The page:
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Personalize My Learning, Please (Infographic)

Personalize My Learning, Please (Infographic) | Learning & Mind & Brain | Scoop.it
Some of the things we think about when designing personalized learning curriculum. What else do you think about? ~Mia

Via Beth Dichter
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Beth Dichter's curator insight, November 26, 2014 9:00 PM

This infographic, byt Mia MacMeekin, looks at personalized learning and the three areas below. In each area the question is also "How can curriculum design address personalized learning?"

What are the three areas?

* What is personalized learning

* How to personalize learning

* Examples of personalized learning

In each of these areas she also looks at the How, What, When, Where, and Why, providing key words or phrases that help you dig a little deeper into the subject.

Mia MacMeekin has provided an infographic that you could share with others in your building. Today we are asked to personalize curriculum, but support is not always available. This visual will help you better understand some key concepts, and provide you with ideas on how you might move forward.

Andrew Chiu's curator insight, December 5, 2014 12:11 AM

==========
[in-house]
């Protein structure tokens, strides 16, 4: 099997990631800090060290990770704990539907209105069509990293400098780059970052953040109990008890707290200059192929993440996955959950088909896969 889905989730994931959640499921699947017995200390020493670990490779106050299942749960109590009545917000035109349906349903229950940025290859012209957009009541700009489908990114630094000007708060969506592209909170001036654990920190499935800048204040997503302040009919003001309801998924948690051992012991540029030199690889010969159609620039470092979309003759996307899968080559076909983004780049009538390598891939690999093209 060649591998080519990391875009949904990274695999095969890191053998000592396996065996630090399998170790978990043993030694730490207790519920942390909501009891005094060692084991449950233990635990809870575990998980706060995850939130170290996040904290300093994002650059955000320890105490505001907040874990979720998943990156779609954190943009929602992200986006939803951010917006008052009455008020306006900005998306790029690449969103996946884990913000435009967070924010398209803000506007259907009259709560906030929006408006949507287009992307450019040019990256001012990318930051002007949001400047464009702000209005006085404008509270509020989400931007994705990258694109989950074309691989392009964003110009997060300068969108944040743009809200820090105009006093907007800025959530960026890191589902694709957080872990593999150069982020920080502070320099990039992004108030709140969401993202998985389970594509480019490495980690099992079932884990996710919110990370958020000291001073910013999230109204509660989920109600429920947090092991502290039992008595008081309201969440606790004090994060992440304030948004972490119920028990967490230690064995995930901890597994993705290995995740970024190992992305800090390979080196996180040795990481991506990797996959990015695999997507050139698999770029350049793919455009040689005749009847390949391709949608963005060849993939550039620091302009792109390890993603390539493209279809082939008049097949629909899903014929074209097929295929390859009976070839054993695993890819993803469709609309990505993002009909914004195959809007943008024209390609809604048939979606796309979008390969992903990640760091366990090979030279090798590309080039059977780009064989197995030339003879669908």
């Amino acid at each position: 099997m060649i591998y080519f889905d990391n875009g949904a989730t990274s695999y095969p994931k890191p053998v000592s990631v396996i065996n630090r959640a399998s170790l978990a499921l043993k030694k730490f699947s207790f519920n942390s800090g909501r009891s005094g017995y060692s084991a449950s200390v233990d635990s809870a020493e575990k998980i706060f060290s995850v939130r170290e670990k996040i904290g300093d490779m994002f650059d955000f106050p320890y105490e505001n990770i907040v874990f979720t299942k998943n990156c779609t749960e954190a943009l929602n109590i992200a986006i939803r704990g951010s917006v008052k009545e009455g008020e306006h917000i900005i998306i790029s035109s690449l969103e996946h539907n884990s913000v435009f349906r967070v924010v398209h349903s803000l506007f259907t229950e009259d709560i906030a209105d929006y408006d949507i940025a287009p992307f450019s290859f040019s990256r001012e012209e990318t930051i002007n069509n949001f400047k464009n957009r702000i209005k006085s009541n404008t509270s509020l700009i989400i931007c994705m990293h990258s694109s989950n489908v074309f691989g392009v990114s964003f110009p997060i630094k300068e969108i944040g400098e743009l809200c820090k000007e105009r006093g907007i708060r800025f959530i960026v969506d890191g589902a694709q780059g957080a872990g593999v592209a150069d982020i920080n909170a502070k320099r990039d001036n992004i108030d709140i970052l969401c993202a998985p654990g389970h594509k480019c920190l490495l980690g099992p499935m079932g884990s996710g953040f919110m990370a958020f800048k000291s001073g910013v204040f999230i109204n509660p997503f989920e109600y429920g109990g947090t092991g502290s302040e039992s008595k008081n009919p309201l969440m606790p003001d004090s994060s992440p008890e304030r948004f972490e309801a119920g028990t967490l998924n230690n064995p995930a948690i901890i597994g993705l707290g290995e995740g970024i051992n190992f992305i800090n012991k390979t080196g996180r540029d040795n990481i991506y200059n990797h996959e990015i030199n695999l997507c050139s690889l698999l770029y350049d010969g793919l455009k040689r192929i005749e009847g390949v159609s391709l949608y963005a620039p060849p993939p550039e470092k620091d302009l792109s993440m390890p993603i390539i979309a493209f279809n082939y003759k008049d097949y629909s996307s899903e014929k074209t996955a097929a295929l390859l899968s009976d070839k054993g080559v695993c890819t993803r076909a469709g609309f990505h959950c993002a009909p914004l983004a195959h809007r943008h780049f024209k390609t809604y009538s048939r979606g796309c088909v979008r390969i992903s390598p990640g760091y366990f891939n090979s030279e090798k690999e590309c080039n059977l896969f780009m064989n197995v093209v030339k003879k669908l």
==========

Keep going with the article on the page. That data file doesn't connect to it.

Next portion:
A matrix to help consider and design learning resources for more personalised learning.

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The Student-Centered Classroom - Liberate Learners To Flip Their Own Lessons

The Student-Centered Classroom - Liberate Learners To Flip Their Own Lessons | Learning & Mind & Brain | Scoop.it

"The expanded availability of easy tech tools has empowered educators to rethink homework and daily instruction. Flipping the classroom with teacher-made videos allows students to self-direct their at-home learning. Many of these clips, however, still involve a one-day delivery of information, from teacher to student. Another approach is to allow children to make their own educational videos. They can enlighten their classmates with their creations, and they can teach themselves the material and the skills during the process of production."


Via Beth Dichter
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Beth Dichter's curator insight, May 26, 2014 8:47 PM